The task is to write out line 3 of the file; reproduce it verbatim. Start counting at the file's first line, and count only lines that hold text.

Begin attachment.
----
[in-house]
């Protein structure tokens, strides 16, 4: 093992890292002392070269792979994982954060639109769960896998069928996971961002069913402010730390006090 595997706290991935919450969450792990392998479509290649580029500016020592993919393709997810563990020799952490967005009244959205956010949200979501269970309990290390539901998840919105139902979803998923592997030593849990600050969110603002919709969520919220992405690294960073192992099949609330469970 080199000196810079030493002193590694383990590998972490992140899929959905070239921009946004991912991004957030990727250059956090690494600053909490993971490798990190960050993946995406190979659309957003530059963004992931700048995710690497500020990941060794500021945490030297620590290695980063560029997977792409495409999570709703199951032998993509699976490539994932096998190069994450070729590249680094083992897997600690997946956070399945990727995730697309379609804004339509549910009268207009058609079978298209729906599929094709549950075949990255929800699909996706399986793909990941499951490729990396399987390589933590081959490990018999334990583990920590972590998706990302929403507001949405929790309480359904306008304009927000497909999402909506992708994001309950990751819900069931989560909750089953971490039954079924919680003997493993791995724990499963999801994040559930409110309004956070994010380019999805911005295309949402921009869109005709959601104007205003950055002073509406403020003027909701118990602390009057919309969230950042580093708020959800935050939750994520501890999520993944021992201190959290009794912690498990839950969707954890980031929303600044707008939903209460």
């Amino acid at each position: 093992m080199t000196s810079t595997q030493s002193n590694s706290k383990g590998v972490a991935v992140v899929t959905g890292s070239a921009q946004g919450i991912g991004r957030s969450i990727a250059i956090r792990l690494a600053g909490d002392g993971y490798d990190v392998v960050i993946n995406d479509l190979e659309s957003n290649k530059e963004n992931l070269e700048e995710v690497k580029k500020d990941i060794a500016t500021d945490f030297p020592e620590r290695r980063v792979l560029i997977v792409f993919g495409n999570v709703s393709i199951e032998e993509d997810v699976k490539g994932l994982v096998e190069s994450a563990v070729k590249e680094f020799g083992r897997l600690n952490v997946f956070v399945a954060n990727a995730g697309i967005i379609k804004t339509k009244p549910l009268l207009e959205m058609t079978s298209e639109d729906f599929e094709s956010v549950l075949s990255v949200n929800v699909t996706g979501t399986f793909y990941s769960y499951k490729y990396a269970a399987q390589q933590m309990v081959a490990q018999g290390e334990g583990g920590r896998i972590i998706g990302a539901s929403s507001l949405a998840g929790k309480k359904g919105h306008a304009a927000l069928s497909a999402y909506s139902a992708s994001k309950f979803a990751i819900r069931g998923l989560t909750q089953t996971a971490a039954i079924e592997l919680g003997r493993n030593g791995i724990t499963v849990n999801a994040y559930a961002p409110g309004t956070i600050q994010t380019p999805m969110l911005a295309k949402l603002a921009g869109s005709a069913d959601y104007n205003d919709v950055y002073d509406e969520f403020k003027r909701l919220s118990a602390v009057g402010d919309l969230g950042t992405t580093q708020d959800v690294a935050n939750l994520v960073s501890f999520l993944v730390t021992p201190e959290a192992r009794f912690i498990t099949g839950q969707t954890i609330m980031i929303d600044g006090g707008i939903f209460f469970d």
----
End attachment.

């Amino acid at each position: 093992m080199t000196s810079t595997q030493s002193n590694s706290k383990g590998v972490a991935v992140v899929t959905g890292s070239a921009q946004g919450i991912g991004r957030s969450i990727a250059i956090r792990l690494a600053g909490d002392g993971y490798d990190v392998v960050i993946n995406d479509l190979e659309s957003n290649k530059e963004n992931l070269e700048e995710v690497k580029k500020d990941i060794a500016t500021d945490f030297p020592e620590r290695r980063v792979l560029i997977v792409f993919g495409n999570v709703s393709i199951e032998e993509d997810v699976k490539g994932l994982v096998e190069s994450a563990v070729k590249e680094f020799g083992r897997l600690n952490v997946f956070v399945a954060n990727a995730g697309i967005i379609k804004t339509k009244p549910l009268l207009e959205m058609t079978s298209e639109d729906f599929e094709s956010v549950l075949s990255v949200n929800v699909t996706g979501t399986f793909y990941s769960y499951k490729y990396a269970a399987q390589q933590m309990v081959a490990q018999g290390e334990g583990g920590r896998i972590i998706g990302a539901s929403s507001l949405a998840g929790k309480k359904g919105h306008a304009a927000l069928s497909a999402y909506s139902a992708s994001k309950f979803a990751i819900r069931g998923l989560t909750q089953t996971a971490a039954i079924e592997l919680g003997r493993n030593g791995i724990t499963v849990n999801a994040y559930a961002p409110g309004t956070i600050q994010t380019p999805m969110l911005a295309k949402l603002a921009g869109s005709a069913d959601y104007n205003d919709v950055y002073d509406e969520f403020k003027r909701l919220s118990a602390v009057g402010d919309l969230g950042t992405t580093q708020d959800v690294a935050n939750l994520v960073s501890f999520l993944v730390t021992p201190e959290a192992r009794f912690i498990t099949g839950q969707t954890i609330m980031i929303d600044g006090g707008i939903f209460f469970d």